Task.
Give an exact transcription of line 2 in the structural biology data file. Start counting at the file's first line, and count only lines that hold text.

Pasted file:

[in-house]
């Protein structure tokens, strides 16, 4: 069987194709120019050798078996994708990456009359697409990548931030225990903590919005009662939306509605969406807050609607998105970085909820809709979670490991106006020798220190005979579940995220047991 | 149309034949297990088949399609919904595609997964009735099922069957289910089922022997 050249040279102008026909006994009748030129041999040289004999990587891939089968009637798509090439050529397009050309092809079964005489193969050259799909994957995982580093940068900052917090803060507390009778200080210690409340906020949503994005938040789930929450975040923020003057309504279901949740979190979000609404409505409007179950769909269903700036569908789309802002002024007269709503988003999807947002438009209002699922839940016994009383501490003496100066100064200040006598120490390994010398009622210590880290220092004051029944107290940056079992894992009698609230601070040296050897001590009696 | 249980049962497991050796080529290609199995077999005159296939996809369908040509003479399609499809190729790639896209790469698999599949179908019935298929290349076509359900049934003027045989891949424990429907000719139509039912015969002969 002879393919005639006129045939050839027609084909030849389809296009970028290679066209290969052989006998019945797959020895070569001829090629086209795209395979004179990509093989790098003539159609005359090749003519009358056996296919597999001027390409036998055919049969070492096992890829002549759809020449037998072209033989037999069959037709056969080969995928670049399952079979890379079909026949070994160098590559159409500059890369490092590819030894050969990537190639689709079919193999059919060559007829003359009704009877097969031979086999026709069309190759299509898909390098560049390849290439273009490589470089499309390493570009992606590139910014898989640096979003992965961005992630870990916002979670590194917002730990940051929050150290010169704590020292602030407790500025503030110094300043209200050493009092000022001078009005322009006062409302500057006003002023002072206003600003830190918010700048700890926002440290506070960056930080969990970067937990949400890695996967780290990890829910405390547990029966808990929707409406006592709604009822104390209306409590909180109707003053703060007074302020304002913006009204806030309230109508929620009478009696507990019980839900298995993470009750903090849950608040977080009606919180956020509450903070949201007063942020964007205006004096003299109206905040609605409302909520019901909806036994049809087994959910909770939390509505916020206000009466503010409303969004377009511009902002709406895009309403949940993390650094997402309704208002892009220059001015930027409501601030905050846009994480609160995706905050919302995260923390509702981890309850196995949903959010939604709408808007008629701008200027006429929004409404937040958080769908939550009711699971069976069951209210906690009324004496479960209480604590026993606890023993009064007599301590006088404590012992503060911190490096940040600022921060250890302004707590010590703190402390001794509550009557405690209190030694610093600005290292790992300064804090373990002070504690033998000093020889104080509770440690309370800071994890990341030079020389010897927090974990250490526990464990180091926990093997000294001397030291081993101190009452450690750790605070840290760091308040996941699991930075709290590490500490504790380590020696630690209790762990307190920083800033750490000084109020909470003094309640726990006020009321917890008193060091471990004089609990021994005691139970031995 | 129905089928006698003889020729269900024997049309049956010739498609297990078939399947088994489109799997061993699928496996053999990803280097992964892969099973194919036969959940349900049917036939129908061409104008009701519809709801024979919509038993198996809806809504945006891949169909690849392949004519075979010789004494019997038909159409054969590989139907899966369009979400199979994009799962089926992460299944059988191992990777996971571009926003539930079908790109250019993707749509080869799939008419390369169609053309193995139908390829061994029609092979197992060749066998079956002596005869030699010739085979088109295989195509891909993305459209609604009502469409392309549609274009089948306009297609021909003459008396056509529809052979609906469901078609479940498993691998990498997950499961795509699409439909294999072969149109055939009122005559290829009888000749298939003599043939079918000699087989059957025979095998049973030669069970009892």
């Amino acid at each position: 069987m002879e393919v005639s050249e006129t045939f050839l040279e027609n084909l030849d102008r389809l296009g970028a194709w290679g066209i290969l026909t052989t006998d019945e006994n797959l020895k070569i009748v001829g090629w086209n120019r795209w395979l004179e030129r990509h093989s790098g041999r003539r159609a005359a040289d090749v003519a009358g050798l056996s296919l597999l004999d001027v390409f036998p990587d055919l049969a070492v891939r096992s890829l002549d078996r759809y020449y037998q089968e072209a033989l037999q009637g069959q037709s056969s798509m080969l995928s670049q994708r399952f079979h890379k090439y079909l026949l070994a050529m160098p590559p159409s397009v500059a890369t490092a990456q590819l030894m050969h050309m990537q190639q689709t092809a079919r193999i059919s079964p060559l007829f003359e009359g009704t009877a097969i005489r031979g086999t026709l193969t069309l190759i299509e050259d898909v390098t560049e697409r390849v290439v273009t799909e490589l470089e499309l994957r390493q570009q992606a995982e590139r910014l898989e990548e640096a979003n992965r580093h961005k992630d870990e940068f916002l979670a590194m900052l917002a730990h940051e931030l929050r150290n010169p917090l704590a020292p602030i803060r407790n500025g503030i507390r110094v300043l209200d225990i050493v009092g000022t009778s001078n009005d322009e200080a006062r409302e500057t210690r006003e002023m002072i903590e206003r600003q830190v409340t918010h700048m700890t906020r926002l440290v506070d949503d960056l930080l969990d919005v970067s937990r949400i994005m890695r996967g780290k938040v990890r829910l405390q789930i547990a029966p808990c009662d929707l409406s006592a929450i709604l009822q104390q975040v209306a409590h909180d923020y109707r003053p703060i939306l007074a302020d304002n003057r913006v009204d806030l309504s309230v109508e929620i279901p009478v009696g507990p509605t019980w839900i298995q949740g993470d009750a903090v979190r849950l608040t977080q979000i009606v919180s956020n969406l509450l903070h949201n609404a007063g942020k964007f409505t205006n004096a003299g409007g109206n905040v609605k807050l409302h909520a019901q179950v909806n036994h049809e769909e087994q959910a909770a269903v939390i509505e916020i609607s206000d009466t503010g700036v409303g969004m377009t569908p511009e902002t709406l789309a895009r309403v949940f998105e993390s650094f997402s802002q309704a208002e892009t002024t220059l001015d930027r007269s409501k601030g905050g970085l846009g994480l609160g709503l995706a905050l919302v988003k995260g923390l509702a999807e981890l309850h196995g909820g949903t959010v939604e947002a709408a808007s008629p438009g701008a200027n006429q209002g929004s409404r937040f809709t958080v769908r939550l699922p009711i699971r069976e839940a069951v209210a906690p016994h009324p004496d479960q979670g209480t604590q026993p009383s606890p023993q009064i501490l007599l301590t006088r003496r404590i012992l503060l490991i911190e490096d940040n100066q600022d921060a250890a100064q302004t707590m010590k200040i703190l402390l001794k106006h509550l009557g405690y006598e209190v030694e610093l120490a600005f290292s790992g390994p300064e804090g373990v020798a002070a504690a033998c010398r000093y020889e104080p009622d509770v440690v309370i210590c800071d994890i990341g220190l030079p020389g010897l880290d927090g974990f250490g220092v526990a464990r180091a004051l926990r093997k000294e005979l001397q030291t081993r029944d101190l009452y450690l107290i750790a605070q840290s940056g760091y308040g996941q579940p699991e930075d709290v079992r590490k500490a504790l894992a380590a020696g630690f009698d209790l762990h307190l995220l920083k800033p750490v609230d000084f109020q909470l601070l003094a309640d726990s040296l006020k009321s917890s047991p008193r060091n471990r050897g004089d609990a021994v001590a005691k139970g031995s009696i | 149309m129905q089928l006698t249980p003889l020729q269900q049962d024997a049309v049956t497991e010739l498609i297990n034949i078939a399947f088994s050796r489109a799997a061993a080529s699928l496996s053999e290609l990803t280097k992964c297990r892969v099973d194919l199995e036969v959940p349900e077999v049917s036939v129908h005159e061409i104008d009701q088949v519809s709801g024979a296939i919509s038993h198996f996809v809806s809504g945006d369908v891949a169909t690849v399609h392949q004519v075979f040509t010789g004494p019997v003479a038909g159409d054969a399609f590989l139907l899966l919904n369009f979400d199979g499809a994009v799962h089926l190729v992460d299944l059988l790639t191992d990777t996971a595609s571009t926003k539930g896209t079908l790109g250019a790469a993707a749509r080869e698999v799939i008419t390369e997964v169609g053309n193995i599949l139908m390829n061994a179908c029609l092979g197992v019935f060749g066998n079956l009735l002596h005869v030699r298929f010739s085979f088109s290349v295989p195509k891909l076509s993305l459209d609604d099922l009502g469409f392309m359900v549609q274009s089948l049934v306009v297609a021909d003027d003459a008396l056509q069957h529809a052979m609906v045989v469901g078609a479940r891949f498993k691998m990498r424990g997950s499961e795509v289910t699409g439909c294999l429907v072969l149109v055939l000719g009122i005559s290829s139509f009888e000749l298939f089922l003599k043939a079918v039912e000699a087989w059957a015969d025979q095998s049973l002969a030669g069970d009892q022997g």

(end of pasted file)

């Protein structure tokens, strides 16, 4: 069987194709120019050798078996994708990456009359697409990548931030225990903590919005009662939306509605969406807050609607998105970085909820809709979670490991106006020798220190005979579940995220047991 | 149309034949297990088949399609919904595609997964009735099922069957289910089922022997 050249040279102008026909006994009748030129041999040289004999990587891939089968009637798509090439050529397009050309092809079964005489193969050259799909994957995982580093940068900052917090803060507390009778200080210690409340906020949503994005938040789930929450975040923020003057309504279901949740979190979000609404409505409007179950769909269903700036569908789309802002002024007269709503988003999807947002438009209002699922839940016994009383501490003496100066100064200040006598120490390994010398009622210590880290220092004051029944107290940056079992894992009698609230601070040296050897001590009696 | 249980049962497991050796080529290609199995077999005159296939996809369908040509003479399609499809190729790639896209790469698999599949179908019935298929290349076509359900049934003027045989891949424990429907000719139509039912015969002969 002879393919005639006129045939050839027609084909030849389809296009970028290679066209290969052989006998019945797959020895070569001829090629086209795209395979004179990509093989790098003539159609005359090749003519009358056996296919597999001027390409036998055919049969070492096992890829002549759809020449037998072209033989037999069959037709056969080969995928670049399952079979890379079909026949070994160098590559159409500059890369490092590819030894050969990537190639689709079919193999059919060559007829003359009704009877097969031979086999026709069309190759299509898909390098560049390849290439273009490589470089499309390493570009992606590139910014898989640096979003992965961005992630870990916002979670590194917002730990940051929050150290010169704590020292602030407790500025503030110094300043209200050493009092000022001078009005322009006062409302500057006003002023002072206003600003830190918010700048700890926002440290506070960056930080969990970067937990949400890695996967780290990890829910405390547990029966808990929707409406006592709604009822104390209306409590909180109707003053703060007074302020304002913006009204806030309230109508929620009478009696507990019980839900298995993470009750903090849950608040977080009606919180956020509450903070949201007063942020964007205006004096003299109206905040609605409302909520019901909806036994049809087994959910909770939390509505916020206000009466503010409303969004377009511009902002709406895009309403949940993390650094997402309704208002892009220059001015930027409501601030905050846009994480609160995706905050919302995260923390509702981890309850196995949903959010939604709408808007008629701008200027006429929004409404937040958080769908939550009711699971069976069951209210906690009324004496479960209480604590026993606890023993009064007599301590006088404590012992503060911190490096940040600022921060250890302004707590010590703190402390001794509550009557405690209190030694610093600005290292790992300064804090373990002070504690033998000093020889104080509770440690309370800071994890990341030079020389010897927090974990250490526990464990180091926990093997000294001397030291081993101190009452450690750790605070840290760091308040996941699991930075709290590490500490504790380590020696630690209790762990307190920083800033750490000084109020909470003094309640726990006020009321917890008193060091471990004089609990021994005691139970031995 | 129905089928006698003889020729269900024997049309049956010739498609297990078939399947088994489109799997061993699928496996053999990803280097992964892969099973194919036969959940349900049917036939129908061409104008009701519809709801024979919509038993198996809806809504945006891949169909690849392949004519075979010789004494019997038909159409054969590989139907899966369009979400199979994009799962089926992460299944059988191992990777996971571009926003539930079908790109250019993707749509080869799939008419390369169609053309193995139908390829061994029609092979197992060749066998079956002596005869030699010739085979088109295989195509891909993305459209609604009502469409392309549609274009089948306009297609021909003459008396056509529809052979609906469901078609479940498993691998990498997950499961795509699409439909294999072969149109055939009122005559290829009888000749298939003599043939079918000699087989059957025979095998049973030669069970009892």